How to create a mentally-healthy work environment: Part One

How to create a mentally-healthy work environment: Part One

Workplaces are full of stressors and challenges, with ever-increasing pressures on the modern manager to be able to effectively monitor and control the Wellbeing and happiness of their team. The most effective way a manager can influence the environment is by setting policies and procedures at a top level, following through plans made and actioning interventions accordingly.

This two-part article is intended to help you to create a workplace beneficial to Mental Health [herein referred to as MH] and Wellbeing [herein referred to as WB], without overcomplicating and using excessive jargon. Let’s jump in.

Acknowledge and place the utmost value on Mental Health [MH] & Wellbeing [WB] as pillars of your organisation

MH and WB in the workplace are rightly treated with sensitivity, but it is important to openly acknowledge the subject and implement appropriate procedures concerning both (as opposed to being overly protective with your approach). Ultimately people need to feel comfortable discussing how they feel without fear of reprimand or any kind of stigma, instead receiving positive outcomes. That’s not to say everyone should be encouraged to overshare on deeply personal matters; put simply your teams should feel comfortable with letting management know when they need a helping hand.

This is somewhat of a balancing act. Policies need to support everyone overall, while at the same time prioritising the conversations that matter with those who are in need, at the right time. One way govox helps with this is by highlighting your team’s Happiness Score overall, while the Red Flags show areas where individuals may need a little attention from their most recent Check In.

At each level of management, it is sensible to designate MH champions or a ‘dream team’ of people that will be responsible for reviewing company policy and creating a healthy workplace culture. It’s important to make sure interventions are evidence-based, with suitable KPIs set up to track this (for example the Happiness Score).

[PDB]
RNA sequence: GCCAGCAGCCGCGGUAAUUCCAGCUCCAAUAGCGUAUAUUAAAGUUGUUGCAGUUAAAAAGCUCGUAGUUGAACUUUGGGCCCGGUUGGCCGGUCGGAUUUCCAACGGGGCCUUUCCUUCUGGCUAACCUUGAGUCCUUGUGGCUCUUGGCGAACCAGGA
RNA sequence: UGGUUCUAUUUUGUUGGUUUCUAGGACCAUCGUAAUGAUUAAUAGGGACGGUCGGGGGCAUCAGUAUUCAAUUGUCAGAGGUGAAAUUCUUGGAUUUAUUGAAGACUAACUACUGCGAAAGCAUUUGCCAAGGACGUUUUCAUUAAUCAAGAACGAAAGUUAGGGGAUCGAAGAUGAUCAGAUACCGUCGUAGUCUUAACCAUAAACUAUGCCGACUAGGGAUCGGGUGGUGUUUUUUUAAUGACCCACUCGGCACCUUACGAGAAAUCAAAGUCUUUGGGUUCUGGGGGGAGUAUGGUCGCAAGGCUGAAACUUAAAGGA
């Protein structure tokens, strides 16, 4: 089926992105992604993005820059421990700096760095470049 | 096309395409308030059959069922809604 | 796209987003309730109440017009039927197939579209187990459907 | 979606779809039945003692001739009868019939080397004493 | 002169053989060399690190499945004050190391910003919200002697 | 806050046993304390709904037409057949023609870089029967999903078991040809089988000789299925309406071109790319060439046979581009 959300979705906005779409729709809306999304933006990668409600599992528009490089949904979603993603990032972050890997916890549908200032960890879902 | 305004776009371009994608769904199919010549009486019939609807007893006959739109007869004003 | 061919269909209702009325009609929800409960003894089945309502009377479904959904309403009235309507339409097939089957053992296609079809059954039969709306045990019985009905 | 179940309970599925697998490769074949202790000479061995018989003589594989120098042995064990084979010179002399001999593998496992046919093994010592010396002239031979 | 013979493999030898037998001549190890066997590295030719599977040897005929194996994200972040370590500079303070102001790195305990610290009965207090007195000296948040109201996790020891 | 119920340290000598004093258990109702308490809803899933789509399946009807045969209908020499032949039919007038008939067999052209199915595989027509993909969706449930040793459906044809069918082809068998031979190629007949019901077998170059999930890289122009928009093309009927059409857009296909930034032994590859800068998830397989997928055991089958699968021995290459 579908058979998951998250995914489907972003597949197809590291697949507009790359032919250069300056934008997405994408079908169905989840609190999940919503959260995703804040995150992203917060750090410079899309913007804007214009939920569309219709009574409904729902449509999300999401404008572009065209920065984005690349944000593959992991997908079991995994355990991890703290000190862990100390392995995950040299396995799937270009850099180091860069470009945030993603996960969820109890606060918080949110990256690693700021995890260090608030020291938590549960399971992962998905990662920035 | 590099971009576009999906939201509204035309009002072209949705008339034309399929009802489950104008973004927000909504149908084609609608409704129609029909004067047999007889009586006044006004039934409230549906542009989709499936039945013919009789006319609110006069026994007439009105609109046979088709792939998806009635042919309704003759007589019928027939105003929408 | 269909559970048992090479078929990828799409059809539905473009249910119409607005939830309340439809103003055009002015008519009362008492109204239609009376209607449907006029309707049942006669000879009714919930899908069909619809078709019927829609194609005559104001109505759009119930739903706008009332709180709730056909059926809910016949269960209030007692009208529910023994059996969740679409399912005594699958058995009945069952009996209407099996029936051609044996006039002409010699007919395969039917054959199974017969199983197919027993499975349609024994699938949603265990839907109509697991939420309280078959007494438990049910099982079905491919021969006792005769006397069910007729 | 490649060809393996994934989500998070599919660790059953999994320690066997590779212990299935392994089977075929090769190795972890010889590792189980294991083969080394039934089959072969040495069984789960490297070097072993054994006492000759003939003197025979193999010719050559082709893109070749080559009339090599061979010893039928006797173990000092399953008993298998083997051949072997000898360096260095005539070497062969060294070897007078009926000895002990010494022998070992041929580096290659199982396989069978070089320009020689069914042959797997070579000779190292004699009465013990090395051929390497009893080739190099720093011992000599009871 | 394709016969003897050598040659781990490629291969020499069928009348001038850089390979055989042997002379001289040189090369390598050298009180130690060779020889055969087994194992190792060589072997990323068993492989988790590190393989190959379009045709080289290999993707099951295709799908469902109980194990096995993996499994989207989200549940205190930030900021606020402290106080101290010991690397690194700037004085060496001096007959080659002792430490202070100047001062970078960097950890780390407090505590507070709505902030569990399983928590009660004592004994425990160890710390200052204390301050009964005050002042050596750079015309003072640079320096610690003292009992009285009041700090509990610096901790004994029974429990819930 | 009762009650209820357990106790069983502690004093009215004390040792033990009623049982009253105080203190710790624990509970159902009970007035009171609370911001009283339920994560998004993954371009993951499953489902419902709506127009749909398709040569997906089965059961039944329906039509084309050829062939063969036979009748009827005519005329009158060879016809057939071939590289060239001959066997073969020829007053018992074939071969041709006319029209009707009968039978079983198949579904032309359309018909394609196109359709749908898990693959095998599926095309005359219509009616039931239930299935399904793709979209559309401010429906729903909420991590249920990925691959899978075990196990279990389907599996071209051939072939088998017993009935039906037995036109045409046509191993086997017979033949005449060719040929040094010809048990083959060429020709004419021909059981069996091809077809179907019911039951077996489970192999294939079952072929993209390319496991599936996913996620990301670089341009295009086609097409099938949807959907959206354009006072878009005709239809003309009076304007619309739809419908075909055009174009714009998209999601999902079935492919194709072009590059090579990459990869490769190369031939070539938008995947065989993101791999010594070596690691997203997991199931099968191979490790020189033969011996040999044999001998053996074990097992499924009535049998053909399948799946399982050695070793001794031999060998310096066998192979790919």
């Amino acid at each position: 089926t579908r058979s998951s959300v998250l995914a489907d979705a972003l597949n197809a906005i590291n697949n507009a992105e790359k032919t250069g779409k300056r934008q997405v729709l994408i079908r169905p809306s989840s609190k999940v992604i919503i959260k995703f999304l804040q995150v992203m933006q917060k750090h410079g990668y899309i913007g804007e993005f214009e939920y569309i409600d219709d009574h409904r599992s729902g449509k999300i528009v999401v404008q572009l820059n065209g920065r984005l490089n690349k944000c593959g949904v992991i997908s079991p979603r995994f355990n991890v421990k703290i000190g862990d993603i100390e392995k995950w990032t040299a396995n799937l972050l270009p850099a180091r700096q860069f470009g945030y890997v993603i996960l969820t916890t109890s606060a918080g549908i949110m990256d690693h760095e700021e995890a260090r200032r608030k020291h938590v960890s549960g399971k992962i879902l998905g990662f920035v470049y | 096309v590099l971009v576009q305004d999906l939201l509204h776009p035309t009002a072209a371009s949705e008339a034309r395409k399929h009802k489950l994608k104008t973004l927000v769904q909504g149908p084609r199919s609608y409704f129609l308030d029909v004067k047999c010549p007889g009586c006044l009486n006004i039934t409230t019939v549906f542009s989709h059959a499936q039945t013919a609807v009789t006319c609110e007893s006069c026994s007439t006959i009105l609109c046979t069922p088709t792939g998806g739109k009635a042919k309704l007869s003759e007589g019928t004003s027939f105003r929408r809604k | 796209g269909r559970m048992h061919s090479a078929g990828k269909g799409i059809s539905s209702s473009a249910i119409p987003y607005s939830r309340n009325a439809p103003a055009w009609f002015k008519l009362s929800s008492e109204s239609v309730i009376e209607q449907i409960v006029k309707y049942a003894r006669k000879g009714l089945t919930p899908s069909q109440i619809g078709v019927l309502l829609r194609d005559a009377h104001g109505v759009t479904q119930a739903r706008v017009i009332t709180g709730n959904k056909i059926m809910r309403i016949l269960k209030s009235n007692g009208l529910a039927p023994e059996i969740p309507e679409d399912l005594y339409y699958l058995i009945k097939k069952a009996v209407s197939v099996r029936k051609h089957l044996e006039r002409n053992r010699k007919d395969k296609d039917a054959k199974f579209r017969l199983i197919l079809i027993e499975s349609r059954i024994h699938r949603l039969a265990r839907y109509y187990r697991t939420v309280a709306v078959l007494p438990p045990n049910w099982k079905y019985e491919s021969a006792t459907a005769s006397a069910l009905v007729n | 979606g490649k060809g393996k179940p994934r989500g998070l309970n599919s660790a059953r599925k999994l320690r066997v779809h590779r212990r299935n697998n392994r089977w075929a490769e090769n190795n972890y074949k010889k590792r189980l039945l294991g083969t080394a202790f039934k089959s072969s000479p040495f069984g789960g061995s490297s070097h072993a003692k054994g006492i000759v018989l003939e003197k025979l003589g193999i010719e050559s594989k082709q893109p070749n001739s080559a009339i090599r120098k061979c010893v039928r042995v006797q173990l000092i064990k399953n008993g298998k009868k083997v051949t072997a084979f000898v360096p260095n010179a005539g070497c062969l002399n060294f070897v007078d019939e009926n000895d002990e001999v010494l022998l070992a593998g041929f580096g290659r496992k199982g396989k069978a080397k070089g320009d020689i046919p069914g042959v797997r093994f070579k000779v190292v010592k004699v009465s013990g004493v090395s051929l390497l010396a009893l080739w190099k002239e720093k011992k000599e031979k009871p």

“Regular staff surveys and other research to build data about staff mental health, using findings to plan and deliver action and inform workplace policies. Recognise and celebrate the impact of existing employee benefits and corporate social responsibility activities on the mental health and wellbeing of staff.”

Mental Health Foundation

Nurture managers into championing positive MH and WB practices

This can be approached in two ways: either nominate individuals at varying levels of management with your organisation, or preferably seek volunteers as they’re more likely to remain engaged. Once you have your personnel selected, it’s absolutely vital to give them all the training and support they need to do an effective job. Looking after MH and WB is no walk in the park, though its importance can never be understated.

Further to nurturing the key individuals involved, resources need to be made available to management and all staff within the organisation. Some examples are access to HR professionals, Occupational Health teams and a tool to measure the Mental Health and Wellbeing of your organisation too.

Stay tuned for part two soon!

References: Mental Health Foundation